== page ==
I am united with you in prayers and in holy sacrifices.
Your very humble and obedient servant and confrère
Bataillon, missionary apostolic
If you have the chance to do so, please offer my regards to all the worthy confrères at St Étienne and, in particular, to Father St-Jean and to Father Mazenod, to whom, as I promised, I intend to write a little later on.
The same people who committed themselves so zealously to bringing together a multitude of things for the mission are no doubt still ready to repeat what they have done. I would be very happy for them to know that we will always accept all sorts of items but especially what can be used for clothing. The Bishop is keen to have the names of those who contribute to the well-being of the mission. At least the names of those people who contribute most should be taken. Already he has set out in a register all the names of the families of St Étienne and Valbenoîte that I have named in this letter, as well as those of several others, and every day we must say an ‘Our Father' and a 'Hail Mary' for these benefactors.
This letter will no doubt get to you sooner than the others we have sent up till now, because instead of going round Cape Horn, it is going through Santiago across the Cordillera, and going to Buenos Aires, from there to Montevideo, from where it leaves by a mail service which takes all the letters from these two towns every month.
It is the Jour, Dutel, Fontvielle, Chambavet, Dubreuil families who have been most interested. If you had the chance to see the parish priests of all these families, would you be so kind as to tell them of my affection and gratitude, at the same time asking them to pass on to their pa[rishioners my esteem?][6] and my goodwill; their names and their memory will always be with us. Please recall me to the memory and prayers of the Superior of the Sisters at Valbenoîte and the whole community. Please say something to Father Maire, to Father Berger and M[----------] [7] and his grandmother. I do not forget them.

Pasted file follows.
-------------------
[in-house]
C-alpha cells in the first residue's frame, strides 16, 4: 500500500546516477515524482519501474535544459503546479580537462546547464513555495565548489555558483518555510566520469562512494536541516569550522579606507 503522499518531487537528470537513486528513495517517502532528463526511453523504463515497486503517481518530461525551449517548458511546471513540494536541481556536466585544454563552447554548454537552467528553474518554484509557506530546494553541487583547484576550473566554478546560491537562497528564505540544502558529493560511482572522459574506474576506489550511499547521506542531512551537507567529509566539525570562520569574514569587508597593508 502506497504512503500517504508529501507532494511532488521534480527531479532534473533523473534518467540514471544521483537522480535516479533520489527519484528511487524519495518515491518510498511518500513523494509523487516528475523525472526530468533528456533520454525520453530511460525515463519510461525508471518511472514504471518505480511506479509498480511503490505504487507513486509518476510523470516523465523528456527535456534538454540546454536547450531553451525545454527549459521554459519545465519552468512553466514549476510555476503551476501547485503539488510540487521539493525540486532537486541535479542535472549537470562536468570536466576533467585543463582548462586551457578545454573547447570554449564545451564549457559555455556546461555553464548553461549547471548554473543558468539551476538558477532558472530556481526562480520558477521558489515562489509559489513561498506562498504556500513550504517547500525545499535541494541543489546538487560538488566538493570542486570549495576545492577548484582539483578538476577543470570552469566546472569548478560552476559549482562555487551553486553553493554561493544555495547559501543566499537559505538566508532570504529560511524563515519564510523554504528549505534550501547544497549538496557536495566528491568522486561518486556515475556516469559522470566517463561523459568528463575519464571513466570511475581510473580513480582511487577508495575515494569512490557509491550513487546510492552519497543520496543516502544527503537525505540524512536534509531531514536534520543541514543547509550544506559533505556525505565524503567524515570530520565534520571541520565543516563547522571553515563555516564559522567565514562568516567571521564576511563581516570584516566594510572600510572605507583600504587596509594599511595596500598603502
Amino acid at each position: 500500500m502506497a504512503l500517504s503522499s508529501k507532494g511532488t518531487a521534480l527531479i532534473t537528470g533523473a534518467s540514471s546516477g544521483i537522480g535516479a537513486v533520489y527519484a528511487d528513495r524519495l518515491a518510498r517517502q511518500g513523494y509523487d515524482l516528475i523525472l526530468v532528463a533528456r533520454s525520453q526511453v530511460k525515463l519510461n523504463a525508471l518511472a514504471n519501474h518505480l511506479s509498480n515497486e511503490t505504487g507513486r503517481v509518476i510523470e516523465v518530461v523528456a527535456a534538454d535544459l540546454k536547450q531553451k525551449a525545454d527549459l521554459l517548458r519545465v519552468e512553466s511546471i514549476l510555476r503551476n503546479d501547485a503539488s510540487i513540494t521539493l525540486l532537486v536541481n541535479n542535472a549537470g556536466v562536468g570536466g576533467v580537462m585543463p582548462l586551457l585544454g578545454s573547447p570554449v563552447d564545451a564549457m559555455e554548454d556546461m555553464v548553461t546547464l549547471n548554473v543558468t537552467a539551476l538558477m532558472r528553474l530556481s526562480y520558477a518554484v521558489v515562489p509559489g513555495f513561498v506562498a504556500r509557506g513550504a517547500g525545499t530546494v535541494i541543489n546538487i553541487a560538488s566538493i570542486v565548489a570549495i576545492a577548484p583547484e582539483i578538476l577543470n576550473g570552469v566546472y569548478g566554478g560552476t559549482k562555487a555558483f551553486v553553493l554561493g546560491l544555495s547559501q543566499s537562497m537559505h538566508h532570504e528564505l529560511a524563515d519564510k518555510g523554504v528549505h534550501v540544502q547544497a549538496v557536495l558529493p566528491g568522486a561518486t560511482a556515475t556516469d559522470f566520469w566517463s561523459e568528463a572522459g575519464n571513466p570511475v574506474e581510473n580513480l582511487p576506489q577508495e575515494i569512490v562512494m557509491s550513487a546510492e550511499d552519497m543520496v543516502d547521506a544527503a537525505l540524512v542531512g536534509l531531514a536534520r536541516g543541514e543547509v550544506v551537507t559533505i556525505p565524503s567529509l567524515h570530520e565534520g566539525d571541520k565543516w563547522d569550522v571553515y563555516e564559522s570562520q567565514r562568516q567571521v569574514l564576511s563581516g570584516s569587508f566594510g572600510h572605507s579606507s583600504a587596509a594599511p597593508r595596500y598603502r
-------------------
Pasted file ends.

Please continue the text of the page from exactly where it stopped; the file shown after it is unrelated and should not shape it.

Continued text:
[In the margin of page 1 and across it] [9]
I am very happy to find another little space to give a special greeting to Father Forest, to Father Chanut, and to Father (presently or soon to be) Lagniet;[8] it will not be long, I hope, before we see each other again. Tell them to really get praying to the good God for me. Father Chanel, while writing to Reverend Father Superior [General] was to present my respects to all the other members of the Society (let it be said between us two and by way of parenthesis). Leaving France never cost me anything, with the grace of God, of course, but if it had to be done again, it would cost me even less, if that were possible. People should not imagine that there is any big deal about being a missionary – it is enough to start out. The good God does everything else.
[p2 – in the margin and across] [9]
I have carried out, I believe, all the requests of other people in respect of Father Rouchon, and I forgot my own; so present him with my respects and my very great attachment. Please emphasise to him that I commend myself very much to his prayers. A warm greeting to good Brother Joseph – goodbye – until heaven.
[p3 – in margin and across] [10]
If you would do me the pleasure and honour of writing to me, you would use this address: Father Superior of the Retreat House at Valparaiso, (to send on to Father Bataillon, missionary in Western Oceania), Valparaiso, through Bordeaux – South America.


  1. a Captain Shaw -- translator’s note
  2. Hawaii
  3. Amable Donavit was a Sulpician and a professor at the major seminary of St Irenaeus at Lyons
  4. Rouchon was parish priest at Valbenoîte – where Étienne Séon was his curate – C Girard’s note
  5. two words indecipherable in original
  6. a corner of the sheet of paper has been torn off -- translator’s note
  7. word is in torn off piece - translator’s note
  8. who was due to be ordained about this time -- translator’s note